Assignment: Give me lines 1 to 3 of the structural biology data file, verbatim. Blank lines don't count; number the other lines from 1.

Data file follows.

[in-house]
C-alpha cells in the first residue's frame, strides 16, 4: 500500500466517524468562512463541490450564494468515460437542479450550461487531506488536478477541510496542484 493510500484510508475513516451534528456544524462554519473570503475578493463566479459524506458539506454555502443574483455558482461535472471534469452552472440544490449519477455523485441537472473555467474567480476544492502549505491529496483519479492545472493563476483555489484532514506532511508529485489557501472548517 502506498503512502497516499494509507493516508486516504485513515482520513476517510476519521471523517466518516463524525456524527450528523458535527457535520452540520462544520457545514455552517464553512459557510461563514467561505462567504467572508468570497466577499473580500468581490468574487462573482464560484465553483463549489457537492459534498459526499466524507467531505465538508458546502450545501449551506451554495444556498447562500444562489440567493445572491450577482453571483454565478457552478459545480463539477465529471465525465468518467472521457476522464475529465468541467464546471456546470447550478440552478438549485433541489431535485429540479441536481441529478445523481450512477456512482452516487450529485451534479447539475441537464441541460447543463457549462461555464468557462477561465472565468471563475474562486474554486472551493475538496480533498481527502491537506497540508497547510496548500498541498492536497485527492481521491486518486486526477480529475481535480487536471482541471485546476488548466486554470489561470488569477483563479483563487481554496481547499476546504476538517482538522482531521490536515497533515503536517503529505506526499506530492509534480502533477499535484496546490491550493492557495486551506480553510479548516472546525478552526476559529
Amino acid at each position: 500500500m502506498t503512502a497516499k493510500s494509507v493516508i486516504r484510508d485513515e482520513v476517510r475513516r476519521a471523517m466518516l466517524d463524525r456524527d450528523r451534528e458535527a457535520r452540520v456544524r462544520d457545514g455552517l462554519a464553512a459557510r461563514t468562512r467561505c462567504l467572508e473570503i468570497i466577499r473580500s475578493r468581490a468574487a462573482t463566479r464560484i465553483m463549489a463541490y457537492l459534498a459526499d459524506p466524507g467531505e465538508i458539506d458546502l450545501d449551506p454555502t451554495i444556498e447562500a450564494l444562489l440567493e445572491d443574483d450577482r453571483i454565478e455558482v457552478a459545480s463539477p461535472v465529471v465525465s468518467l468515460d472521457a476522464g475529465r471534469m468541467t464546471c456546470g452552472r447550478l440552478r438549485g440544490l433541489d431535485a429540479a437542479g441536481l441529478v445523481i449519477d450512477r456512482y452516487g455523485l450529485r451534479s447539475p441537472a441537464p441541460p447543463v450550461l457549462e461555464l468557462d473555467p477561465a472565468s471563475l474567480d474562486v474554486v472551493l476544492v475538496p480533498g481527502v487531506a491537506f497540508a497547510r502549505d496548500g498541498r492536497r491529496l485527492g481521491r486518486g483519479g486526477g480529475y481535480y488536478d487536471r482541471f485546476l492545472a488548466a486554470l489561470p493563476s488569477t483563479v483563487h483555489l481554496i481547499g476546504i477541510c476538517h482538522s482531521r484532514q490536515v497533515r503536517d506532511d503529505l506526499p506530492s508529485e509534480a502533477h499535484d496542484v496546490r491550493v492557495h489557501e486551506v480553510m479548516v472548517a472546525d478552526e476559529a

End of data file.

[in-house]
C-alpha cells in the first residue's frame, strides 16, 4: 500500500466517524468562512463541490450564494468515460437542479450550461487531506488536478477541510496542484 493510500484510508475513516451534528456544524462554519473570503475578493463566479459524506458539506454555502443574483455558482461535472471534469452552472440544490449519477455523485441537472473555467474567480476544492502549505491529496483519479492545472493563476483555489484532514506532511508529485489557501472548517 502506498503512502497516499494509507493516508486516504485513515482520513476517510476519521471523517466518516463524525456524527450528523458535527457535520452540520462544520457545514455552517464553512459557510461563514467561505462567504467572508468570497466577499473580500468581490468574487462573482464560484465553483463549489457537492459534498459526499466524507467531505465538508458546502450545501449551506451554495444556498447562500444562489440567493445572491450577482453571483454565478457552478459545480463539477465529471465525465468518467472521457476522464475529465468541467464546471456546470447550478440552478438549485433541489431535485429540479441536481441529478445523481450512477456512482452516487450529485451534479447539475441537464441541460447543463457549462461555464468557462477561465472565468471563475474562486474554486472551493475538496480533498481527502491537506497540508497547510496548500498541498492536497485527492481521491486518486486526477480529475481535480487536471482541471485546476488548466486554470489561470488569477483563479483563487481554496481547499476546504476538517482538522482531521490536515497533515503536517503529505506526499506530492509534480502533477499535484496546490491550493492557495486551506480553510479548516472546525478552526476559529
Amino acid at each position: 500500500m502506498t503512502a497516499k493510500s494509507v493516508i486516504r484510508d485513515e482520513v476517510r475513516r476519521a471523517m466518516l466517524d463524525r456524527d450528523r451534528e458535527a457535520r452540520v456544524r462544520d457545514g455552517l462554519a464553512a459557510r461563514t468562512r467561505c462567504l467572508e473570503i468570497i466577499r473580500s475578493r468581490a468574487a462573482t463566479r464560484i465553483m463549489a463541490y457537492l459534498a459526499d459524506p466524507g467531505e465538508i458539506d458546502l450545501d449551506p454555502t451554495i444556498e447562500a450564494l444562489l440567493e445572491d443574483d450577482r453571483i454565478e455558482v457552478a459545480s463539477p461535472v465529471v465525465s468518467l468515460d472521457a476522464g475529465r471534469m468541467t464546471c456546470g452552472r447550478l440552478r438549485g440544490l433541489d431535485a429540479a437542479g441536481l441529478v445523481i449519477d450512477r456512482y452516487g455523485l450529485r451534479s447539475p441537472a441537464p441541460p447543463v450550461l457549462e461555464l468557462d473555467p477561465a472565468s471563475l474567480d474562486v474554486v472551493l476544492v475538496p480533498g481527502v487531506a491537506f497540508a497547510r502549505d496548500g498541498r492536497r491529496l485527492g481521491r486518486g483519479g486526477g480529475y481535480y488536478d487536471r482541471f485546476l492545472a488548466a486554470l489561470p493563476s488569477t483563479v483563487h483555489l481554496i481547499g476546504i477541510c476538517h482538522s482531521r484532514q490536515v497533515r503536517d506532511d503529505l506526499p506530492s508529485e509534480a502533477h499535484d496542484v496546490r491550493v492557495h489557501e486551506v480553510m479548516v472548517a472546525d478552526e476559529a